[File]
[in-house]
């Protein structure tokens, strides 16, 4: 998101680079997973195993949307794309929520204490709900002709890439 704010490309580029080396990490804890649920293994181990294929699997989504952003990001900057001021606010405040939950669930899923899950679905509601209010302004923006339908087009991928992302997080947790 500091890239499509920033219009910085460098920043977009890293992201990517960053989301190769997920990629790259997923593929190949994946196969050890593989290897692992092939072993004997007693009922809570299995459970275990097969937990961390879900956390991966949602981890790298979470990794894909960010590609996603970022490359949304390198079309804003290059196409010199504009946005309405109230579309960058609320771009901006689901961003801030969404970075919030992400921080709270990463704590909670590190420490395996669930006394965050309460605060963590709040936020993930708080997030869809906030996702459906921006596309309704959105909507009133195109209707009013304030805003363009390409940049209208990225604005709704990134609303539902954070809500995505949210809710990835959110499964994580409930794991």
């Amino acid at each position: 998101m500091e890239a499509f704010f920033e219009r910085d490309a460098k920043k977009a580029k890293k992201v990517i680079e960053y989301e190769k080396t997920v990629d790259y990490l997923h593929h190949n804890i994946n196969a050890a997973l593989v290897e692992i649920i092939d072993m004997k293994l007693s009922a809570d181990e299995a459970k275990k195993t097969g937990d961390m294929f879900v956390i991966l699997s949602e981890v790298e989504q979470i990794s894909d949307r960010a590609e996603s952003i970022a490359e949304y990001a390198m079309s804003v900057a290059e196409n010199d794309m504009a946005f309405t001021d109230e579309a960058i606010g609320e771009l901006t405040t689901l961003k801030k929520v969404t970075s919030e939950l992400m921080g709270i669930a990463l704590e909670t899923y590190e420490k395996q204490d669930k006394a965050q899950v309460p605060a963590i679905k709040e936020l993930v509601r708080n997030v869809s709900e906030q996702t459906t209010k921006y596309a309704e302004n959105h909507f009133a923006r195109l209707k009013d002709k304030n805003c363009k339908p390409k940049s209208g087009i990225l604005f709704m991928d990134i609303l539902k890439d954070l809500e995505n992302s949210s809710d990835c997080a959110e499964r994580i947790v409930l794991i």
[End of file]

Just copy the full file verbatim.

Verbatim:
[in-house]
């Protein structure tokens, strides 16, 4: 998101680079997973195993949307794309929520204490709900002709890439 704010490309580029080396990490804890649920293994181990294929699997989504952003990001900057001021606010405040939950669930899923899950679905509601209010302004923006339908087009991928992302997080947790 500091890239499509920033219009910085460098920043977009890293992201990517960053989301190769997920990629790259997923593929190949994946196969050890593989290897692992092939072993004997007693009922809570299995459970275990097969937990961390879900956390991966949602981890790298979470990794894909960010590609996603970022490359949304390198079309804003290059196409010199504009946005309405109230579309960058609320771009901006689901961003801030969404970075919030992400921080709270990463704590909670590190420490395996669930006394965050309460605060963590709040936020993930708080997030869809906030996702459906921006596309309704959105909507009133195109209707009013304030805003363009390409940049209208990225604005709704990134609303539902954070809500995505949210809710990835959110499964994580409930794991």
């Amino acid at each position: 998101m500091e890239a499509f704010f920033e219009r910085d490309a460098k920043k977009a580029k890293k992201v990517i680079e960053y989301e190769k080396t997920v990629d790259y990490l997923h593929h190949n804890i994946n196969a050890a997973l593989v290897e692992i649920i092939d072993m004997k293994l007693s009922a809570d181990e299995a459970k275990k195993t097969g937990d961390m294929f879900v956390i991966l699997s949602e981890v790298e989504q979470i990794s894909d949307r960010a590609e996603s952003i970022a490359e949304y990001a390198m079309s804003v900057a290059e196409n010199d794309m504009a946005f309405t001021d109230e579309a960058i606010g609320e771009l901006t405040t689901l961003k801030k929520v969404t970075s919030e939950l992400m921080g709270i669930a990463l704590e909670t899923y590190e420490k395996q204490d669930k006394a965050q899950v309460p605060a963590i679905k709040e936020l993930v509601r708080n997030v869809s709900e906030q996702t459906t209010k921006y596309a309704e302004n959105h909507f009133a923006r195109l209707k009013d002709k304030n805003c363009k339908p390409k940049s209208g087009i990225l604005f709704m991928d990134i609303l539902k890439d954070l809500e995505n992302s949210s809710d990835c997080a959110e499964r994580i947790v409930l794991i």